Humans in motion. No, I mean super humans in motion. I can make an effort to finish a 10K without dying. That makes me merely human. When I watch these magical, ropy, ephemeral creatures, I witness a moment of grace. There I see what may be possible in human form. (Not my human form, mind you.) These runners display something extraordinary. They vaguely resemble us fellow humans, our general shape. We have the same number of arms and legs. Yet, they transcend the regular definition of being human. They defy physics and overturn the usual expectation we have of our bodies. They leave us onlookers momentarily amazed. “Look!” is all we can say and point. Quick, before this grace passes. You can miss it, if you’re not paying attention.

Here is a note from Emily.

#787, c. 1863

Such is the Force of Happiness —
The Least — can lift a Ton
Assisted by its stimulus —

Who Misery — sustains —
No Sinew can afford —
The Cargo of Themselves —

Too infinite for Consciousness’
Slow capabilities.

Emily says, and I agree, that super humans, like those running at the front of the marathon, transcend ordinary physical limits because they have contacted something non-physical. Or extra-physical. Emily calls it happiness. The force of happiness makes a person super human. Anything is possible once the mind finds joy. Or as Huggy Bear once said on “Starsky and Hutch” (my favorite TV show when I was a kid), “When the spirit is willing, the flesh can do all sorts of groovy things.” I don’t know if the philosophy of Huggy Bear was informed by a close reading of Dickinson’s work. I do know that happiness has as much power in the world as a gun, or a car crash, or an earthquake.

The only note I’d add here is that we tend to think of happiness as an accident that happens to us, rather than something we actively create on our own. Thus we remain powerless and weak in despair when considering happiness and its force in the world. In that brain wrinkle, happiness is something that happens to other people, if they’re lucky.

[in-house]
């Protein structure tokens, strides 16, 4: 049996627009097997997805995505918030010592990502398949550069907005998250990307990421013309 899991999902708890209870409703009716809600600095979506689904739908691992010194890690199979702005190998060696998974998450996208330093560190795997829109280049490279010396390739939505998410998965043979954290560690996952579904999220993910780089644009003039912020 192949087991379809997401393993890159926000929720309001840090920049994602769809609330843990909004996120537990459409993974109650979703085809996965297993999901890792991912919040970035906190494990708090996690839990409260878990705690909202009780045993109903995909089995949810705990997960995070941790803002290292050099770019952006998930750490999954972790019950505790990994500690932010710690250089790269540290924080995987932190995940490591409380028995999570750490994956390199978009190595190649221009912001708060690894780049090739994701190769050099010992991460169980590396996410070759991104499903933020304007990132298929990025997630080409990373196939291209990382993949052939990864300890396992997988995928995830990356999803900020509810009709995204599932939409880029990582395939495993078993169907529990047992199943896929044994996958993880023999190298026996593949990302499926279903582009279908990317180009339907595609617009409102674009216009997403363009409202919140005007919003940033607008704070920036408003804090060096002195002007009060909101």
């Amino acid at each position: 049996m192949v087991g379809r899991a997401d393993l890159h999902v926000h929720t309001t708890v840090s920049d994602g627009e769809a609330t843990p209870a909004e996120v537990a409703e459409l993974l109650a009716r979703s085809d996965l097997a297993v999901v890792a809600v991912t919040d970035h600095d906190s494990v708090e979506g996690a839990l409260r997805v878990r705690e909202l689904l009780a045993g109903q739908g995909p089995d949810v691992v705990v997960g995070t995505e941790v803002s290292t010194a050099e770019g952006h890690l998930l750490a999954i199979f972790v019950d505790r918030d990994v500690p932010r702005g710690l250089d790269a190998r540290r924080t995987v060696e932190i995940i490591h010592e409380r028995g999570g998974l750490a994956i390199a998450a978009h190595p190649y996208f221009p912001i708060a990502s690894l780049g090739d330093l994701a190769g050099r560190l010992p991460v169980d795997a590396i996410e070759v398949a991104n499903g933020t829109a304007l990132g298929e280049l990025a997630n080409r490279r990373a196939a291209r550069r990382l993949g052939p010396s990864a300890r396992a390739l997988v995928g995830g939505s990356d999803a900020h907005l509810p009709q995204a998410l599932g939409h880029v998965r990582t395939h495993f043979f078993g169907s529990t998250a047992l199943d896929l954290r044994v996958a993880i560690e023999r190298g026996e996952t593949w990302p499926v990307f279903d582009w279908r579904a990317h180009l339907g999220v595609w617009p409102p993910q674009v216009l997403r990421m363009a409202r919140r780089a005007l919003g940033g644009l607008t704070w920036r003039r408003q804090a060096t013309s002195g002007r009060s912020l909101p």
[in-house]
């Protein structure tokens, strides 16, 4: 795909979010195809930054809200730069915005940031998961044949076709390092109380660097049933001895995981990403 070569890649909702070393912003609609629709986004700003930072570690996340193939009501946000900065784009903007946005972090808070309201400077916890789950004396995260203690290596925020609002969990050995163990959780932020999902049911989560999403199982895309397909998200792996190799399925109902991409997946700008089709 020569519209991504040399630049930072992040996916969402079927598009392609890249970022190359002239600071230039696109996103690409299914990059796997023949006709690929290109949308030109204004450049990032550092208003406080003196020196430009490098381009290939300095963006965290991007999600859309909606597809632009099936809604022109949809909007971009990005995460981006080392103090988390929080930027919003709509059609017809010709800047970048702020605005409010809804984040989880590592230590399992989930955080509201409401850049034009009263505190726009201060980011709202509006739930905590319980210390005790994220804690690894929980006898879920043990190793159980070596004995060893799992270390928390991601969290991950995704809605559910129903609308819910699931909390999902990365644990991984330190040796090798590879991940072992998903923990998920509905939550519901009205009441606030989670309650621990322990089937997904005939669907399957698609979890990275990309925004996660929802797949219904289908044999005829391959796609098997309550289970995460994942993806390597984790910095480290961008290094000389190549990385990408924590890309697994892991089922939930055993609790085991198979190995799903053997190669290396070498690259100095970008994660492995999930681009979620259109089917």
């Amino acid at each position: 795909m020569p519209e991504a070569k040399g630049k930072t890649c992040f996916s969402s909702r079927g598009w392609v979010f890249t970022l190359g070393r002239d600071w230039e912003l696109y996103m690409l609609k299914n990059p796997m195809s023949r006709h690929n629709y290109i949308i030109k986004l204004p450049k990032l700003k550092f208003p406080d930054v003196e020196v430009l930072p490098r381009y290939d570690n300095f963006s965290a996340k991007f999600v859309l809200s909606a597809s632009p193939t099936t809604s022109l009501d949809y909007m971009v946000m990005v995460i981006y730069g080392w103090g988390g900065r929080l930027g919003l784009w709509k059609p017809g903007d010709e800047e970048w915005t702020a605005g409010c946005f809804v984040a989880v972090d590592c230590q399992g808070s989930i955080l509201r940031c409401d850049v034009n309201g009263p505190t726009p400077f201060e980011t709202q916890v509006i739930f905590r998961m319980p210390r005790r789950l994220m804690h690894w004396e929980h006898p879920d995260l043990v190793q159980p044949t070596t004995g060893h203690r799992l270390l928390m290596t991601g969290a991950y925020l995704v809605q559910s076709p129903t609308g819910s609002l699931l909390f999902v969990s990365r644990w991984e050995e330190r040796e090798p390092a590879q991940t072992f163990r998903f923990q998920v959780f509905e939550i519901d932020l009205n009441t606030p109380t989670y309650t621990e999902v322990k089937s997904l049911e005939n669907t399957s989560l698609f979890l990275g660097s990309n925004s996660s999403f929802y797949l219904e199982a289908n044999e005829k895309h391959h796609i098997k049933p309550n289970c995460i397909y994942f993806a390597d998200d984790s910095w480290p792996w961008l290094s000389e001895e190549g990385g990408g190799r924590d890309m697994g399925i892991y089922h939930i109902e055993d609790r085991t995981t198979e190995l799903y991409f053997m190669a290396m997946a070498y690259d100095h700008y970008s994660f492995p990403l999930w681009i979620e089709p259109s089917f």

Then I see a runner like the ones I saw today. They get that way by putting on their shoes every day and hitting the road. Happiness or the state of being super human is a practice. It is a cultivated state that accumulates force over time, preparing the body to receive that grace. Unanticipated grace is the other part of this equation, sublime and quickly passing. When a habit of mind meets a world disposed toward movement, anything is possible. You have to be ready.

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Newest Grace

I can’t think about anything but the Super Bowl right now. Sure, we just elected a new mayor (at last!), and I have to make a sweet potato/turnip casserole for the party. And then there are the sundry Sunday chores to do around the house. Yet, I cannot hold a sensible thought beyond the game this afternoon. What has happened to me? I used to have my head straight. Now I’m a Saints fan.

Emily doesn’t care about the Saints or football, for that matter. Not really. She pretends to go along with the tide of enthusiasm, but I know she’d rather dither in the garden with a Bee.

# 896, c. 1864

Of Silken Speech and Specious Shoe
A Traitor is the Bee
His service to the newest Grace
Present continually

His Suit a chance
His Troth a Term
Protracted as the Breeze
Continual Ban propoundeth He
Continual Divorce

Maybe when she wrote “Breeze” she meant to write “Brees”? Maybe not.

How like a Bee is a man. Or how like a Bee is the masculinized Emily. What is it, Em? Are you the flower? One of many visited by the inconstant bee, who “marries” and “divorces” lightly and often. Or are you, Emily, the one whose shifty heart refuses to remain fixed on one love? The poem does not tell us where she stands in the scene. Nor does the poem tell us what we are supposed to think of a bee whose affections are so unreliable.

The bee is a “traitor”, guilty of pretty flattery (“silken speech”) and offering false footing in relationship (“specious shoe”). Yet he is present to grace continually. That appearance of the word “grace” holds my attention. It is the only wholesome word in the poem. The only inspiration to rise out of the wretched mass of deceit and betrayal and divorce.

Grace. The bee is the agent of grace at every moment. I am still struggling with grace. How to explain it? The best I can do is to describe the space or movement around grace. Grace exists in a spontaneous burst, unsolicited and unanticipated. Grace descends from Heaven, touches us and is gone. We can’t ask for it and can’t hold it. It is the only real gift from God.

Emily says that grace, this ephemeral treasure beyond measure, may come to us by specious means. Do not judge the agent of grace. He may appear as a corrupted form. Untrustworthy trickster, unfaithful, unreliable. No one you’d introduce to your friends. Yet he may bestow the only gift worth having. We may not understand the container that God chooses to deliver grace. That is not ours to evaluate. Nor can we refuse grace if it comes to us by way of a character we do not admire. It would be hubris for us to decide what is the proper form grace should take. Our role in relationship to grace is to receive it. Allow our soul to be pollinated by the visitation, and let it go.